More rainy days from climate change could dampen economic growth: Study
Scientists examined 40 years of data from more than 1,500 global regions.
More rainy days and extreme rainfall likely will hurt global economies, according to new research from the Potsdam Institute for Climate Impact Research.
"This is about prosperity -- and ultimately about people's jobs," Leonie Wenz, a lead scientist, told ABC News. "Economies across the world are slowed down by more wet days and extreme daily rainfall, an important insight that adds to our growing understanding of the true costs of climate change."
"We know from previous work that flooding associated with extreme rainfall can damage infrastructure, which is critical to economic productivity, and also cause local disruptions to production," said Wenz, adding that the new findings also suggest everyday disruptions caused by more rain will have "a disruptive effect on businesses, manufacturing, transportation."
The analysis, conducted by a team of scientists who examined 40 years of data in more than 1,500 regions across the globe, shows that as wet days go up, economic growth goes down.
"Intensified daily rainfall turns out to be bad, especially for wealthy, industrialized countries like the U.S., Japan or Germany," Wenz said. But smaller, more agrarian economies can see some benefits.
More rainfall is occurring as the planet warms because warm air holds more water vapor. While global precipitation trends vary wildly, and are extremely complex because of factors including geography and terrain, extreme precipitation is increasing -- it's widely accepted by many climate scientists that regions already prone to intense rainfall events will see them more frequently.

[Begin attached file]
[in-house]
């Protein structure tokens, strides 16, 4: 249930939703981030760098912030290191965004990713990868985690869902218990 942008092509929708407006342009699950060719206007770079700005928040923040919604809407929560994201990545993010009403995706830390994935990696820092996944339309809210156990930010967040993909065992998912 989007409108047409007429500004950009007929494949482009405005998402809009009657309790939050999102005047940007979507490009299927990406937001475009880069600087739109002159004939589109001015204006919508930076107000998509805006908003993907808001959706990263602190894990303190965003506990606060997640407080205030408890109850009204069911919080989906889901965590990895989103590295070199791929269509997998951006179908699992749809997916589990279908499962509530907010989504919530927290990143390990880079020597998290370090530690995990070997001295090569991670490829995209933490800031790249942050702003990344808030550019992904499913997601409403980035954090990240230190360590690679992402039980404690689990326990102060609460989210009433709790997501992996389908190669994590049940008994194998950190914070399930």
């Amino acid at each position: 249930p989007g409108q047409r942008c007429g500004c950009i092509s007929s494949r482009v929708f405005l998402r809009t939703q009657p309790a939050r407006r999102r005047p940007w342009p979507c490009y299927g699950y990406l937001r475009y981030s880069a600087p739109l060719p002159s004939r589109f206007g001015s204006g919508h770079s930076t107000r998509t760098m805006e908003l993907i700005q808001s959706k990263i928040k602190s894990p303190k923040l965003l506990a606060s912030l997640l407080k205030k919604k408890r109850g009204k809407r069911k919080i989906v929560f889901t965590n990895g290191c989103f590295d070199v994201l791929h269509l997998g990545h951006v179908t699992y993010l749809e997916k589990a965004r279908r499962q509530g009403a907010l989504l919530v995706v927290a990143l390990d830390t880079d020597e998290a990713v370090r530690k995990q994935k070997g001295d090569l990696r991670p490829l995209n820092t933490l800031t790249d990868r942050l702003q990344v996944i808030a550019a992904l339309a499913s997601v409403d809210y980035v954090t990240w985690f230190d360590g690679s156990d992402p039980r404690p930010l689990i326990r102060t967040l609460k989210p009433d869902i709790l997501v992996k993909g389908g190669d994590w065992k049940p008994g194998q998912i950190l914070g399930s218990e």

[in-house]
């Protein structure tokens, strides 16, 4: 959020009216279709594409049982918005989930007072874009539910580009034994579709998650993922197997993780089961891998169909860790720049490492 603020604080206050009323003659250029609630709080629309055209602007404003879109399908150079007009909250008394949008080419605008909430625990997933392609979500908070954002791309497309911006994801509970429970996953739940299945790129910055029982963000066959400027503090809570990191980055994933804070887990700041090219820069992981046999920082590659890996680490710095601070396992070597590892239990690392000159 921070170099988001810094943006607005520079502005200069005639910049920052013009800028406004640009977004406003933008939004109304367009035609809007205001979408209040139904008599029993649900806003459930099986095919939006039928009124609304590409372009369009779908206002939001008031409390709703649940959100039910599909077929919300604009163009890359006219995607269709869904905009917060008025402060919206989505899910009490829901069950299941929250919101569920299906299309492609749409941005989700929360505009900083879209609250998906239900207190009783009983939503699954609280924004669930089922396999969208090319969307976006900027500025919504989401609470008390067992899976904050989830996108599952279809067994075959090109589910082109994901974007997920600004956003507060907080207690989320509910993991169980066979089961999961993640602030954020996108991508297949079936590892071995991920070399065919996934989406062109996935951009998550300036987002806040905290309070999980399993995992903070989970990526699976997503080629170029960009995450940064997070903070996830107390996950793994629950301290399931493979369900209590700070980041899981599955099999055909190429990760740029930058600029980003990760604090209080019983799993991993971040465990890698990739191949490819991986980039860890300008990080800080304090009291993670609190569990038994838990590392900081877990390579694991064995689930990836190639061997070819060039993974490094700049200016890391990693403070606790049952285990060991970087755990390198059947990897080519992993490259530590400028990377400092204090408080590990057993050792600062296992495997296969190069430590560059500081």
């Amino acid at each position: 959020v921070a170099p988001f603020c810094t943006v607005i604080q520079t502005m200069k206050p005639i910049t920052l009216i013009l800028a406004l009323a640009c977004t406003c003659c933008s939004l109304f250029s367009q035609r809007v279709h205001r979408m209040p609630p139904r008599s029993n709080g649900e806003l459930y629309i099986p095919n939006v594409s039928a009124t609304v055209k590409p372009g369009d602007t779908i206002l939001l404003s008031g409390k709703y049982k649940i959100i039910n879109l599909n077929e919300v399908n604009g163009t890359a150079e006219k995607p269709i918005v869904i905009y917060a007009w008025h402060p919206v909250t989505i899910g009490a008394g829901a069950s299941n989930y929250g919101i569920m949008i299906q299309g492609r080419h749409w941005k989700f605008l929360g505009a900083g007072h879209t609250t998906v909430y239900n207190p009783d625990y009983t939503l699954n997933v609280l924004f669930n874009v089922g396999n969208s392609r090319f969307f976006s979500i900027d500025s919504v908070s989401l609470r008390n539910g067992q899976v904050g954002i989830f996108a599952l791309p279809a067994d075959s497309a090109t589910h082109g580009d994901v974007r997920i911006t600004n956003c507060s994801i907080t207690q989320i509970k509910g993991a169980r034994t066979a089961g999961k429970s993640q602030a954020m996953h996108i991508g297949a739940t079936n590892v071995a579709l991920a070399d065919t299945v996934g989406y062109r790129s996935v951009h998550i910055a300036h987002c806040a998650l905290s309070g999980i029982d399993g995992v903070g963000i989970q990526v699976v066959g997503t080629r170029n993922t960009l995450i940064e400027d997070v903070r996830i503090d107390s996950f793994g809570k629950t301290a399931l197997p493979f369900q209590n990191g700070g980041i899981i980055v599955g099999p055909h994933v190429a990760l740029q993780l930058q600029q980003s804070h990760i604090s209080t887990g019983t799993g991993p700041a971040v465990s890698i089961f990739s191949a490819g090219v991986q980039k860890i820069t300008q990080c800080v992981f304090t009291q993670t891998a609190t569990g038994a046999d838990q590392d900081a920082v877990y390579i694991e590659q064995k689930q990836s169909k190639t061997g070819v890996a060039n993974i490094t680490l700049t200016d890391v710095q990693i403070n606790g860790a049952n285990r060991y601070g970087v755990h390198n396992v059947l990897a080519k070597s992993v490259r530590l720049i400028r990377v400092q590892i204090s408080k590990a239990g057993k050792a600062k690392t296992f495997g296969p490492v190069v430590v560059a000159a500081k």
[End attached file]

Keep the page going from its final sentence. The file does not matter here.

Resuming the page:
"It's rather the climate shocks from weather extremes that threaten our way of life than the gradual changes -- by destabilizing our climate, we harm our economies," said Anders Leverman, a co-author of a study.
Some of those extremes can include devastating flooding that has massive consequences, Stamford University researcher Frances Voigt Davenport explained to ABC News in 2021.
"We're seeing that climate change increases extreme precipitation and makes the most extreme events bigger," said Davenport, adding that nearly one-third of U.S. flood damage from 1988 to 2017 -- costing roughly $73 billion -- resulted from long-term changes in precipitation.
Other recent extreme rainfall events have resulted from tropical cyclones or severe weather outbreaks, which cost the U.S. some $101 billion last year. Among the 10 costliest events from extreme rainfall, tropical cyclones and severe weather in the U.S., nine have happened since 2004.
Dr. Kai Kornhuber, a climate researcher from Columbia University, told ABC News in an interview how these extreme events have both direct and indirect consequences.
"Extreme rainfall," Kornhuber explained, "often leads to floods, and thereby can cause significant economic damage -- directly, by destroying property, and indirectly by disrupting supply chains, infrastructure and production sites."